A Guide to Manage Arrhythmias
What are arrhythmias?
Arrhythmias are irregular heartbeats. An arrhythmia occurs when the heart’s electrical signals get disrupted and causes your heart to beat too fast, too slow, or irregularly. For adults, the heart normally beats (pumps) between 60 and 100 times per minute to circulate blood throughout the body.
If you have arrhythmias, you may experience a feeling of fluttering in the chest, dizziness or shortness of breath. Or you may not have any symptoms.
Many heart arrythmias are harmless. But if they are highly irregular or resulting from a weak or damaged heart they need to be treated with medication or procedures. Left untreated they can lead to stroke, heart failure and other complications.
- Heart palpitations (a feeling of fluttering or pounding in the chest)
- Shortness of breath
- Chest discomfort
- Dizziness or lightheadedness
Types of arrhythmias
Some common types of arrhythmias include:
- Tachycardia: a heart rate faster than 100 bpm and/or beats irregularly.
- Bradycardia: a heart rate that’s too slow. Slower than 60 bpm.
- Atrial Fibrillation (Afib)
The most common type of arrhythmia, affecting over 2.5 million Americans. The upper chambers (the atria) of the heart beat so fast they quiver or fibrillate, causing lower chambers (the ventricles) to beat out of sync.
- Ventricular fibrillation (VF)
Tthe lower chambers quiver instead of pumping blood into the body. VF is a life-threatening condition that can lead to cardiac arrest.
If you are experiencing symptoms or suspected of having an arrhythmia there are several different diagnostic tests that can be done.
- An electrocardiogram (ECG) is the most common test. It captures a short record of the electrical activity of your heart. If the abnormal rate isn’t always present, the ECG may not catch the abnormalities.
- Holter monitors are portable, 24-hour ECGs. They help detect arrhythmias that may come and go throughout the day.
- Echocardiogram is an ultrasound that provides a picture of the size, structure, and motion of your heart.
If your doctor doesn’t find an arrhythmia with the above tests, they may order a test that triggers the arrhythmia.
- Stress test is a test that monitors your heart rate during exercise. You’re asked walk on a treadmill or ride a stationary bicycle while your heart is monitored.
- Tilt table test—if you have fainting spells, your doctor may order a tilt table test. You lie flat on the table, then table will tilt from horizontal position to vertical position as if you are standing up. Your heart rate and blood pressure are measured while you’re on the table.
- Electrophysiological testing and mapping (EP)—catheters with electrodes on the tip were inserted through the blood vessels to the heart. The electrodes can map the electrical signals through the heart. It can trigger hidden arrhythmias.
Causes and risk factors
- Heart disease (coronary heart disease, heart failure) or abnormalities in the heart structure (congenial heart defects)
- Hight blood pressure (hypertension)
- Electrolye imbalances: low potassium, magnesium or calcium levels
- Overactive or underactive thyroid gland
- Certain medications
- Use of stimulants, such as caffeine or cocaine
- Age: the risk of arrhythmia increases as you get older
- Family history (genetics)
- Health conditions: high blood pressure, heart disease, obesity, kidney disease, chronic obstructive pulmonary disease (COPD), sleep apnea, viral infections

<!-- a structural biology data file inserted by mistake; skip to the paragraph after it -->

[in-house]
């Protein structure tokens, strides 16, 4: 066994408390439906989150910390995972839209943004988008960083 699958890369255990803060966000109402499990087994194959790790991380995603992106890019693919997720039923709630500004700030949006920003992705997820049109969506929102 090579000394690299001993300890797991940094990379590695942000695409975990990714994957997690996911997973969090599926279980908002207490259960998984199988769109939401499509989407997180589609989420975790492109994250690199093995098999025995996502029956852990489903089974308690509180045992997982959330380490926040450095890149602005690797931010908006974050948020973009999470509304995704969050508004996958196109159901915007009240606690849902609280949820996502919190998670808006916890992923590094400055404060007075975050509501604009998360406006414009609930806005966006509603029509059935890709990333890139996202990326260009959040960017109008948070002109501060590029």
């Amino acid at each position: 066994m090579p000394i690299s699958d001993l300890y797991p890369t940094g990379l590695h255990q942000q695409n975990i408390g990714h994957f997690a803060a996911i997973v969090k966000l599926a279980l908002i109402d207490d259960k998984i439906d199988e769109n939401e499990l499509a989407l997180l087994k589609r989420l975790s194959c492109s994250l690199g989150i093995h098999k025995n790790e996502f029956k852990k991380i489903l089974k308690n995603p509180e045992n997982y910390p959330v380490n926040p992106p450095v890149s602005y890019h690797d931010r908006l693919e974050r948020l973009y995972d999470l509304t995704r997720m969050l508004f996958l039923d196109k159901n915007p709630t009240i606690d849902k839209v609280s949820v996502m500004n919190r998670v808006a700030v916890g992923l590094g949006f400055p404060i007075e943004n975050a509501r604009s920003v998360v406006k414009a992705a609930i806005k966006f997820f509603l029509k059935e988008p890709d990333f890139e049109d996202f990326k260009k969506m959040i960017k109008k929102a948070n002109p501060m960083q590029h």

- Lifestyle factors: smoking, use of illegal drugs, excessive alcohol consumption, stress, anxiety
The treatment of arrhythmias depends on the type, severity, underlying cause of the condition. Your doctor typically recommends medication along with lifestyle changes. If they don’t treat your condition adequately, you may need a procedure or a device.
Procedures and devices
- Cardioversion: a procedure that uses electric shock to restore a normal heart rhythm.
- Catheter ablation: a procedure using radiofrequency (RF) or laser light to create a scar on the heart. The star prevents abnormal electrical signals from causing arrhythmias.
- Implantable devices: a pacemaker or a defibrillator can help regulate the heart's rhythm and prevent dangerous arrhythmias.
Antiarrhythmics work by blocking electrical channels to slow down your heart rate and allow it to beat at a regular rhythm. Depending on your specific condition there are several different antiarrhythmics that may be best suited for you.
Beta blockers work by reducing the release of the hormones adrenaline and noradrenaline. Your body uses adrenaline and noradrenaline to activate your “fight-or-flight” response, which causes rapid heartbeat, high blood pressure, excessive sweating, anxiety, and heart palpitations. Beta-blockers work by slowing the heart rate and reducing the workload on the heart.
Blood thinners (anticoagulants)
Anticoagulants are often used to treat arrhythmias that increase the risk of blood clots, such as atrial fibrillation. When a blood clot forms in the heart or brain, it can lead to an event like a heart attack or stroke. By reducing the levels of clotting factors in your blood, blood thinners decrease the chance of these events occurring as a result of your arrhythmia.
Calcium channel blockers (CCBs)
Calcium channel blockers decrease the amount of calcium that enter the heart and blood vessel walls. This relaxes the blood vessels and heart, resulting in improved blood pressure and a more controlled heart rate.
Digoxin works by slowing down the electrical impulses in the heart to control the heart rhythm. This puts less pressure on your heart and increases the amount of blood your heart can fill with and then pump out with each beat.